• Hence there is an acute need to the last mile practitioner who can connect the dots back to business.

Sneak Peek Into His Current Role

Aditya Birla Group is one of the pioneers of NPS (Net Promoter Score) practice and have integrated bottom-up transaction NPS as well as top-down and benchmarked NPS. This practice is called Mission Happiness. As Mitra shares, what sets this apart from most other competing for NPS is that it operates on a closed-loop system wherein it identifies structural actions and then closes these through cross-functional interventions. 

This process is technology-supported (through an extensive portal) that immediately triggers a customer requirement solving it on a real-time basis, leading to immediate customer satisfaction. It also works on integrating the NPS system with another captive data from other touchpoints and episodes eg. store data, market data etc. so as to enable the NPS to be used as a surrogate predictive indicator. It requires data integration and analysis of the highest order. 

Analytics And Artificial Intelligence In Consumer Strategy And Generating Customer Insights

Mitra shares that as long as any of the classical 5Ps are concerned, a lot of good work is happening. What earlier would be solved through classical market research is being substituted by sharp insightful algorithm-based trends work, dynamic pricing work, customer segmentation work, retail optimization, supply chain and logistics work, category predictions and more. Captive and non-captive data can be used in real-time to understand the dynamic market and consumer play to create short term intervention and medium-term strategy. 

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“2014 – 18 were crucial years in the consumer-facing companies as they transited into this journey. It took all stakeholders vertically across the organisations time to get used to the new order, to be able to see and react real-time and collectively look at ‘one data’ and ‘one truth for various silo-fied data streams to talk to each other. Once that journey got over, systems and people settled down in these consumer-facing industries,” he said.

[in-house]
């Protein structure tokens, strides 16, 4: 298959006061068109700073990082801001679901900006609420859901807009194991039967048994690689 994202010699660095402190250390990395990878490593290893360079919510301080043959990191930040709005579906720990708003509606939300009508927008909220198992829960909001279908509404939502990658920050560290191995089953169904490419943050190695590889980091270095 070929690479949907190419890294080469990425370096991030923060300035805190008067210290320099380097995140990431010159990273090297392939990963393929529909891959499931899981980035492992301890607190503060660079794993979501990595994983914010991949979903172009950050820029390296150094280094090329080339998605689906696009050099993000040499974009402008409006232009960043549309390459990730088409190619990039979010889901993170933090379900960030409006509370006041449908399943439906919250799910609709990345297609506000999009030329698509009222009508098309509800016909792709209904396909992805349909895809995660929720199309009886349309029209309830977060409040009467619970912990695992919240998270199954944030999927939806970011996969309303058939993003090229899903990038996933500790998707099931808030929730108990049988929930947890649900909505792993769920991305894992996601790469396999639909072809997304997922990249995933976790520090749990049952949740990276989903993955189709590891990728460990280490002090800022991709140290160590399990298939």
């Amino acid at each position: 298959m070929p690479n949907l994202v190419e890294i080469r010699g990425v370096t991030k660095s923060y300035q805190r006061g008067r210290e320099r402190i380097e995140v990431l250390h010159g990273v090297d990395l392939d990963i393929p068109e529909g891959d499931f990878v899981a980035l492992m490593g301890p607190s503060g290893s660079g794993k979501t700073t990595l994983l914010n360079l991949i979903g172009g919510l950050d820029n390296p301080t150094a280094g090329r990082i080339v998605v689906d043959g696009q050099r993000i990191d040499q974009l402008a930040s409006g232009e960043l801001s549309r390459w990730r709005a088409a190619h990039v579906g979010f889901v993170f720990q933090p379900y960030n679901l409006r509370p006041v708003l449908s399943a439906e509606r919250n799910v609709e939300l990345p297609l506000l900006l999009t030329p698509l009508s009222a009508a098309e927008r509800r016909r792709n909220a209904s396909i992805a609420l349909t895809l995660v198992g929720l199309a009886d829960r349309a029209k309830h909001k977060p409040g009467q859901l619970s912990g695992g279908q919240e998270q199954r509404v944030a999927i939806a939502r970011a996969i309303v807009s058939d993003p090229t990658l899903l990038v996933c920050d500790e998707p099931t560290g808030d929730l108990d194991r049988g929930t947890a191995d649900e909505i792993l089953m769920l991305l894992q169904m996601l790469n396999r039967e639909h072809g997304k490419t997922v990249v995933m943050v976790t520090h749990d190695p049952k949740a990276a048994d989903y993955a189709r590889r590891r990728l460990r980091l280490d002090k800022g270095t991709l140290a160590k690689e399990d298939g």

However, having said that, there is a significant scope of improvement in new product development and launches. Once multiple data points start talking to each other, and more importantly, start predicting short to medium term better, is where we will see analytics providing sharper foresight.

Changing Regulations Around AI And analytics Affecting Business Growth

Mitra shares that the foundation of any regulations is data. “Even today, while we capture some moments of truths in a consumer journey, we fail to capture the entire episodic touchpoints,” he says. Longitudinal episodic behavioural data is extremely scarce in India. “Hopefully, as data privacy laws become tighter, this will change and a lot of the public or not so public data streams will talk to each other,” he says.

He also stresses on the fact that while data scientists tend to focus a lot on tools and algorithms and that the data platform that enables these tools is equally important, it is often overlooked. Therefore he feels that predictive data maintenance, real-time fraud prevention and compliance services are some of the areas that need to be brought up to speed.

Wrapping Up With The Biggest Challenges That Indian Industries Face 

“The biggest challenge is people capability,” shares Mitra. The needle needs to move from process conversation to impact conversation, and more so, sustainable impact conversation. Speed and scale need to go hand in hand. Also, capability, both at the suppliers and buyer end need to increase. “The key point is if practitioners and end-users cannot think of dynamic data and insights, then they won’t be able to absorb the same,” he adds. 

Mitra believes the overall mindset needs to evolve. “Till a few years back, maturity and penetration were negatively correlated implying that as firms grow, their analytics penetration tends to lose on depth and maturity. This might be changing now as firms are getting more mature in deploying their analytics solutions. But it’s still a fairly long way to go,” he said on a concluding note.